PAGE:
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US carrier leads warships in biggest ever Japan war game

A formation of ships from the US Navy and Japan Maritime Self-Defense Force cruise in the Pacific Ocean at the conclusion of exercise Keen Sword, which took place Dec. 3 through 10, 2010. ( File photo by US Navy)

The United States and Japan have continued with the biggest combat readiness exercise ever staged in and around Japan.

The nuclear powered USS Ronald Reagan aircraft carrier joined Japanese destroyers on Saturday to take part in Keen Sword, a joint military exercise aimed to increase combat readiness  and interoperability between the two forces. 

The biennial exercise, which kicked off on Wednesday and runs until November 9 and includes a total of 57,000 personnel, involves all three branches of the Japan Self-Defense Forces, as well as the US Army, Navy, Air Force and Marine Corps. 

"Keen Sword will give U.S. and Japanese forces an opportunity to practice critical air, maritime and amphibious capabilities essential for Japan’s defense and for regional security," claimed Lt. Gen. Jerry P. Martinez, commander of US Forces Japan.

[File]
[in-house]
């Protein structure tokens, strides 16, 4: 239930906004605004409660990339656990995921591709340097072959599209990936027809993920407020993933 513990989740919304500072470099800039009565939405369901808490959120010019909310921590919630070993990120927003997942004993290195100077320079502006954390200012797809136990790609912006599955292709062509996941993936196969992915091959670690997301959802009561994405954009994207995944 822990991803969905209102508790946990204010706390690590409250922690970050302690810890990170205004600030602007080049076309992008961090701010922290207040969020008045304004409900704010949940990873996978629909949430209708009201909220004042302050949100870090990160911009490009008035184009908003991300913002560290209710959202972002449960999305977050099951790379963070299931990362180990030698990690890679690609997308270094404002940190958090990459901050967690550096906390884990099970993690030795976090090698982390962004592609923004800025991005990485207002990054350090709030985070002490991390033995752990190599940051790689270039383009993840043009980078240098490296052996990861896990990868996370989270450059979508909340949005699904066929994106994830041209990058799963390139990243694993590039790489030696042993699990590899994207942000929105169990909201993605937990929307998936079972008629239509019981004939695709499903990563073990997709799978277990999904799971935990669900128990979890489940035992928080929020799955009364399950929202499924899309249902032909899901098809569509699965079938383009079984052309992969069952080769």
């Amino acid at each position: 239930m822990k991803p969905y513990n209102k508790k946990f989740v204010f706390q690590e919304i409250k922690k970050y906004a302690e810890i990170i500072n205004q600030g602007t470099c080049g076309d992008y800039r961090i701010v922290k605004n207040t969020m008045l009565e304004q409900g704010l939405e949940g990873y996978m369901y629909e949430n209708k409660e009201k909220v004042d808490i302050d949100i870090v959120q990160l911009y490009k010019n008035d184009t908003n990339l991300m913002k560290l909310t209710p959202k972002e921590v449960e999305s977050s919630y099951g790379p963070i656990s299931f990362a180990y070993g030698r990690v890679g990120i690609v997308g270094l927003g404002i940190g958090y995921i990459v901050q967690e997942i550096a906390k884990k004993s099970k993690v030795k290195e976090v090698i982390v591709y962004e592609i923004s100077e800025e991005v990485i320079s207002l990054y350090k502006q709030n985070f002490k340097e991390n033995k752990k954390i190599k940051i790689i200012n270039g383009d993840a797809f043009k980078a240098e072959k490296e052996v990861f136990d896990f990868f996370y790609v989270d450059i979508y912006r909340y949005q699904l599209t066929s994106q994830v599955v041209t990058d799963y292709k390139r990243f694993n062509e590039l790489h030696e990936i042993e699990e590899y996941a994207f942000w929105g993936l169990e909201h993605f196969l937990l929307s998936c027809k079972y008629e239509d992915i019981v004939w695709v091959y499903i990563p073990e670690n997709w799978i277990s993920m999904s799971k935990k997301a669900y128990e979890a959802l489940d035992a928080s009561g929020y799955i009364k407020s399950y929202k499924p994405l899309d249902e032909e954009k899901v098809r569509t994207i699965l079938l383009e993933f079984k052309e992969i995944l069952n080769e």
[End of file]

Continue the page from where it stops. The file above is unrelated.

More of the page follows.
Martinez said the exercise is a show of US-Japan joint force in the regional waters. "Just as important, the exercise is a visible demonstration of the strength and durability of the US-Japan alliance and our shared pursuit of a free and open Indo-Pacific region."

A Canadian naval supply ship is also taking part in the drill.

Canadian participation is taking a bilateral drill “into the realm of multilateral exercises,” Canada’s defense attache in Japan, Captain Hugues Canuel said in Tokyo.

Participation in the event, launched for the first time in 1986, reflects the Canadian government goal to extend its military presence in Asian waters, he added.

Analysts predict that the US and its allies were preparing for a major military confrontation with China.

The US reportedly wants to stop what it sees as China’s military expansion in the East and South China Seas.

China has repeatedly warned the US against extending it military presence in Asia, describing US military presence as a source of regional instability.

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